Mystery of the two dollar bill
Two US dollars - US banknote. The front side depicts Thomas Jefferson, on the back side is a reproduction of John Trumbull's Declaration of Independence.
Bill production was discontinued in 1966, but 10 years later, to celebrate the bicentennial of US independence, it was restored. Nowadays, new copies are practically not created (about 1% of all issued banknotes), respectively, it is rarely seen in use. This gave rise to the myth that two-dollar bills were taken out of circulation, which causes problems for people who want to pay them off.
The rarity can be explained by the fact that the 1976 edition was unusually perceived by the population (and even became a collector's item) and was not in demand in monetary transactions. By August 1996, when the new series was released, these banknotes had almost disappeared.
Try asking a friend traveling to the US to bring you a $ 2 bill. Most likely, on their return, they will tell you that they have not seen them at all, or that they do not exist. Despite the fact that a $ 2 note is included in the standard set of notes throughout US history, it is very difficult to meet it in free circulation.
For purely psychological reasons, this banknote, appearing in circulation, is immediately withdrawn from it and transferred to the wallets of citizens, exported abroad, sold at auctions, and resold to coin collectors.
What is the reason? Why is a $ 2 bill rare? The reason, probably - in a number of myths associated with this bill, "bringing happiness and success."
The two-dollar bill, issued in 1976 in honor of the bicentenary of the United States, is considered rare by many collectors. And how not to consider it so, if even in a serious reference book “From the dollar to the yen. Guide to the currencies of the world ", issued in 1995 by order of leading commercial banks, states that" two-dollar bills ... were issued in small quantities, and not all Americans held them in their hands. The dignity of a two-dollar banknote is customary for America - it has been used in US currency circulation since time immemorial. This bill was already included in the set of banknotes of the first issue, made in Philadelphia on May 10, 1775. Two-dollar bills were issued then by individual states: in Maryland - from 1770, in New York and North Carolina - from 1775, in Georgia and New Hampshire - from 1776, etc. During the 1st Civil War of 1861-1865. many states also issued their money, among which were two-dollar bills.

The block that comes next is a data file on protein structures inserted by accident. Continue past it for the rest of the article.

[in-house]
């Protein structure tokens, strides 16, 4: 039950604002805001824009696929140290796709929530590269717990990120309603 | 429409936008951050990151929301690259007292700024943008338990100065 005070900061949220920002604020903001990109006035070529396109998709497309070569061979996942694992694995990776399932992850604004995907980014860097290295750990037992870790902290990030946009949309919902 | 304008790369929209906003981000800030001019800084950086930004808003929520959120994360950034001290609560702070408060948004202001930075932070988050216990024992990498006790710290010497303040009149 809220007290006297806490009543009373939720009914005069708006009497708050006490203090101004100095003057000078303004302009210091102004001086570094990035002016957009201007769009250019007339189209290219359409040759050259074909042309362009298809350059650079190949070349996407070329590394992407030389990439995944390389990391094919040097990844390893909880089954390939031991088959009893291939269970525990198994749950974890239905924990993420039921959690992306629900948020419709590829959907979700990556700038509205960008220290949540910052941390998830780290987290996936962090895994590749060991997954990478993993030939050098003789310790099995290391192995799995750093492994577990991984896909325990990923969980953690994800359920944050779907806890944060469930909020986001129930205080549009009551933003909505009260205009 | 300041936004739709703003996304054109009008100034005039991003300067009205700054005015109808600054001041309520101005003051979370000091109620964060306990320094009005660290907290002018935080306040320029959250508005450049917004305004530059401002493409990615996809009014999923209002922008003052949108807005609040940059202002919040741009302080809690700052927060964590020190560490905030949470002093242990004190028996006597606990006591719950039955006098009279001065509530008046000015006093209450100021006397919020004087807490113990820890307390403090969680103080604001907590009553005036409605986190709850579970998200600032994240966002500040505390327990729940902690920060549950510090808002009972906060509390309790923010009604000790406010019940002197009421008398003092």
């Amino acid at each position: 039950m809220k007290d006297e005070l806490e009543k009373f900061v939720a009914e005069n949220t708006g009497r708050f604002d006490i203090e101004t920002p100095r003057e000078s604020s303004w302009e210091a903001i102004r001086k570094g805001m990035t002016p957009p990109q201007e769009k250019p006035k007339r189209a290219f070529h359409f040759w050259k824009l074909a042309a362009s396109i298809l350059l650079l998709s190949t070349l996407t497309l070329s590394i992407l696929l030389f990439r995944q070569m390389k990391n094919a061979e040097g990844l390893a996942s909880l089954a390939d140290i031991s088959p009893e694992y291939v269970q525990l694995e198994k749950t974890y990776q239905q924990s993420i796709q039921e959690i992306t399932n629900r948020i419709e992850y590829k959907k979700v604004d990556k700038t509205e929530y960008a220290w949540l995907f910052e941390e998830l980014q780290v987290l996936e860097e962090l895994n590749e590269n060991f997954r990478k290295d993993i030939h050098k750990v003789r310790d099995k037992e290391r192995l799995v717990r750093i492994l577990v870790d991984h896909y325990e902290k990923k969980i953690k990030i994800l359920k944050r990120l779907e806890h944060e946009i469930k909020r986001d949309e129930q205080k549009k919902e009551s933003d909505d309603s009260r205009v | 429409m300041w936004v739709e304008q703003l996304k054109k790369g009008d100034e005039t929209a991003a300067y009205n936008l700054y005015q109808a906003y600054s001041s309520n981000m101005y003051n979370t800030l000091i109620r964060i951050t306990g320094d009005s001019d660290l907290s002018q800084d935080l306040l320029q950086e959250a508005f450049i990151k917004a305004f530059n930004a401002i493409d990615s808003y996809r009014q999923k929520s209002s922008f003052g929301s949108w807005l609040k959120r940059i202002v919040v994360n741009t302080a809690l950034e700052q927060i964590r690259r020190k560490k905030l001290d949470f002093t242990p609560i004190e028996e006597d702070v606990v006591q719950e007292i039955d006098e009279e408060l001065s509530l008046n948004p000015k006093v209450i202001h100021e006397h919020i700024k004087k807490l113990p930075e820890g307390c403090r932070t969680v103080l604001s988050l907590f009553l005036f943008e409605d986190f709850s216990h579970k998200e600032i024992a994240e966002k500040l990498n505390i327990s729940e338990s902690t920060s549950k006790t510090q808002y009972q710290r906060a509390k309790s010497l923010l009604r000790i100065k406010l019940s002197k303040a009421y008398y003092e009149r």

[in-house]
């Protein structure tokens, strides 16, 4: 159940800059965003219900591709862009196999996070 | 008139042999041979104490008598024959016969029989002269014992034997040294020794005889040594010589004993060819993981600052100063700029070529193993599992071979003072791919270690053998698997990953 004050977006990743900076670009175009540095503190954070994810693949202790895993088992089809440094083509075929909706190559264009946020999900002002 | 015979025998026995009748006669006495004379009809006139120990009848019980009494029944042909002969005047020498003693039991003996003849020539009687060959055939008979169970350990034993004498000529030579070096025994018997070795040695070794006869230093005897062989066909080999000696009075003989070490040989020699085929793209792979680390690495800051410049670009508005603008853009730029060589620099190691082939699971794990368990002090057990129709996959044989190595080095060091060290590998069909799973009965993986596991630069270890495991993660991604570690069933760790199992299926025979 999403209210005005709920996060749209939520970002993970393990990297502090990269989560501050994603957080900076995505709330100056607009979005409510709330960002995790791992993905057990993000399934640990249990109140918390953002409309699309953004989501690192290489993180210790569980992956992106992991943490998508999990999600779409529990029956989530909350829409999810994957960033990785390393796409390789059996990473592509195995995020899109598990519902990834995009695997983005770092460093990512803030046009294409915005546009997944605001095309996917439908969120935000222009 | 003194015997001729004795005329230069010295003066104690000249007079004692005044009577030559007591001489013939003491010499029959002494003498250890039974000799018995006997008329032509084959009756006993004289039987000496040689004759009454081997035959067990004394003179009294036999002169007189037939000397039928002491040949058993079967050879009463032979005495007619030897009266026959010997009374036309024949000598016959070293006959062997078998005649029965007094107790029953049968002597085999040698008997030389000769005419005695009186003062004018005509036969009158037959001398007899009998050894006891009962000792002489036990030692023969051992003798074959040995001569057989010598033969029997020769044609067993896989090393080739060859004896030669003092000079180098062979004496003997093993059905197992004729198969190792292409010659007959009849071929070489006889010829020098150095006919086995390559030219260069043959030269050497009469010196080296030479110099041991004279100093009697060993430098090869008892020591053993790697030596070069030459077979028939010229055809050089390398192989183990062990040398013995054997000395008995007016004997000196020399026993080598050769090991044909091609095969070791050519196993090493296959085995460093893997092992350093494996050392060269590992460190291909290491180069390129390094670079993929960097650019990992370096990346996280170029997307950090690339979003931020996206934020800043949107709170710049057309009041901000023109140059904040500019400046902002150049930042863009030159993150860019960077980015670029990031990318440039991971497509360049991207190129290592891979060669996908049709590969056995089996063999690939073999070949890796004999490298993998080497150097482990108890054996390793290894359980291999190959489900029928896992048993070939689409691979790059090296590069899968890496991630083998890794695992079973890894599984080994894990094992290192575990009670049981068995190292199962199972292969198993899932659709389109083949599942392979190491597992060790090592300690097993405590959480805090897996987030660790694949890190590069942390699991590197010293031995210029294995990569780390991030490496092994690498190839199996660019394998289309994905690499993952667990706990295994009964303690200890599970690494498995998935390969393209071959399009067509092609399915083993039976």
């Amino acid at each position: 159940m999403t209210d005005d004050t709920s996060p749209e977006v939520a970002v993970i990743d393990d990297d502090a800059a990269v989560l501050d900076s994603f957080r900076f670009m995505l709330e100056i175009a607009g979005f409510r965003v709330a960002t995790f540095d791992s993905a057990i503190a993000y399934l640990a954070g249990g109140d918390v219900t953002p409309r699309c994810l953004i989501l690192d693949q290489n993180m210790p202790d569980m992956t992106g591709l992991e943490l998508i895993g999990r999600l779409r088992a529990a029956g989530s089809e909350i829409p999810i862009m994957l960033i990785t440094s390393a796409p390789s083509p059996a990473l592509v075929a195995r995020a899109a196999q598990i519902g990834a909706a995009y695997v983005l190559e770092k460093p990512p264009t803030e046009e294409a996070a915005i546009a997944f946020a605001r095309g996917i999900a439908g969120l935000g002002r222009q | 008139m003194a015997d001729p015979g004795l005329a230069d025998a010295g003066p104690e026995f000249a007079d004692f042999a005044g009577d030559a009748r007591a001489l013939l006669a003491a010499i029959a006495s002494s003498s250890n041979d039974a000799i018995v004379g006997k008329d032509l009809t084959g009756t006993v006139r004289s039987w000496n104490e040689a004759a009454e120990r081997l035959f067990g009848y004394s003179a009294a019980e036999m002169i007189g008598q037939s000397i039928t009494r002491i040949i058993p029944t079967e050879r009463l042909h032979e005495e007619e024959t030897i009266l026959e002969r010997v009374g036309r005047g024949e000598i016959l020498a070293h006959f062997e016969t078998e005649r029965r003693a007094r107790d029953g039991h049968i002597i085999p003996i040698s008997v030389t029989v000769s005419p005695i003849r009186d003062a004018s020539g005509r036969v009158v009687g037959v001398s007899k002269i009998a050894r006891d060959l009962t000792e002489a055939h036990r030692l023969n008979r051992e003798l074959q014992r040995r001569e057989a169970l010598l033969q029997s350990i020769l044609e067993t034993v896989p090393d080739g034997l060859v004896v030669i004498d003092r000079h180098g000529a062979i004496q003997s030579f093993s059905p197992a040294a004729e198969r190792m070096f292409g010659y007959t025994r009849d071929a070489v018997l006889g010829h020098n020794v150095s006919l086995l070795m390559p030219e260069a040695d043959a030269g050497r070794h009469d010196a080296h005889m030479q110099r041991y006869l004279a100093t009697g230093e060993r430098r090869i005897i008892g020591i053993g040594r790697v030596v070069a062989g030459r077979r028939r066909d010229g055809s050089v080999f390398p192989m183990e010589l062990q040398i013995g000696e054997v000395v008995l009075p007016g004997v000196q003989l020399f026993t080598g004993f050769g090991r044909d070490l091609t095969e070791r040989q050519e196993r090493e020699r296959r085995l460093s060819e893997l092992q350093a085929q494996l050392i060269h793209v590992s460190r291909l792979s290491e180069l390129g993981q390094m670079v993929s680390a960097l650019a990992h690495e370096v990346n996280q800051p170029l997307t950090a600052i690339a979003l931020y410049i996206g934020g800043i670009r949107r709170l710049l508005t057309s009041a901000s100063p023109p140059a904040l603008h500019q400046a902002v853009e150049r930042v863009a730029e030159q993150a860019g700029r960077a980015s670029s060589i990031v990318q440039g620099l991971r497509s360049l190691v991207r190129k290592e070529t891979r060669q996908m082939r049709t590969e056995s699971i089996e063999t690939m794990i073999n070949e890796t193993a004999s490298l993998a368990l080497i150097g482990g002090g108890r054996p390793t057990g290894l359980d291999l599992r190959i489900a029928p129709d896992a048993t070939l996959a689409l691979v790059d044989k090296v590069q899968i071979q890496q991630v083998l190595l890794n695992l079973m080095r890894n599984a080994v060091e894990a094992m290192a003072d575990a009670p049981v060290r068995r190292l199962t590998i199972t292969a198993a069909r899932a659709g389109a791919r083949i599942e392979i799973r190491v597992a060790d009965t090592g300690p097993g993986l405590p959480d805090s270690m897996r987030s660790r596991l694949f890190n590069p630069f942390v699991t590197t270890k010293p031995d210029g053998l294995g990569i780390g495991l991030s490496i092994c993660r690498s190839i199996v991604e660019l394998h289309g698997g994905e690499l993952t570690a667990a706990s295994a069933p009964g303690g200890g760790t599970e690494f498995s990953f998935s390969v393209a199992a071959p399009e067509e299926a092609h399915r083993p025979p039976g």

The first two-dollar notes were issued by the US Federal Government in 1862. They depicted a portrait of the first secretary of the Treasury Alexander Hamilton. However, already in 1869, this portrait was replaced by the image of the third US President and the author of the Declaration of Independence, Thomas Jefferson. However, the initially two-dollar bills were not popular with banks and the public. There are several explanations for this, the most common of which is that most cash registers did not have a separate place for banknotes with a face value of $ 2. Apparently, this explanation makes some sense. For the same reason, for example, in Germany, banknotes of 5 marks were not popular.
It is believed that the two-dollar bills were easily confused with banknotes of $ 1, and this also entailed some inconveniences. In addition, the people have spread the opinion that banknotes in denominations of $ 2 bring bad luck. All this led to a low prevalence of banknotes. The situation reached the point of absurdity when sellers refused to accept $ 2 bills in stores.
In the CIS countries, there are still cases of refusal in accepting two-dollar bills by exchange offices with reference to the fact that there is no properly decorated sample of these bills, especially the anniversary series.
The last time the dollar was subjected to a serious alteration in 1928, the sizes of all bills were reduced, and their appearance was standardized and with minor changes has been preserved to our days. Among the banknotes of this type also produced two-dollar bill.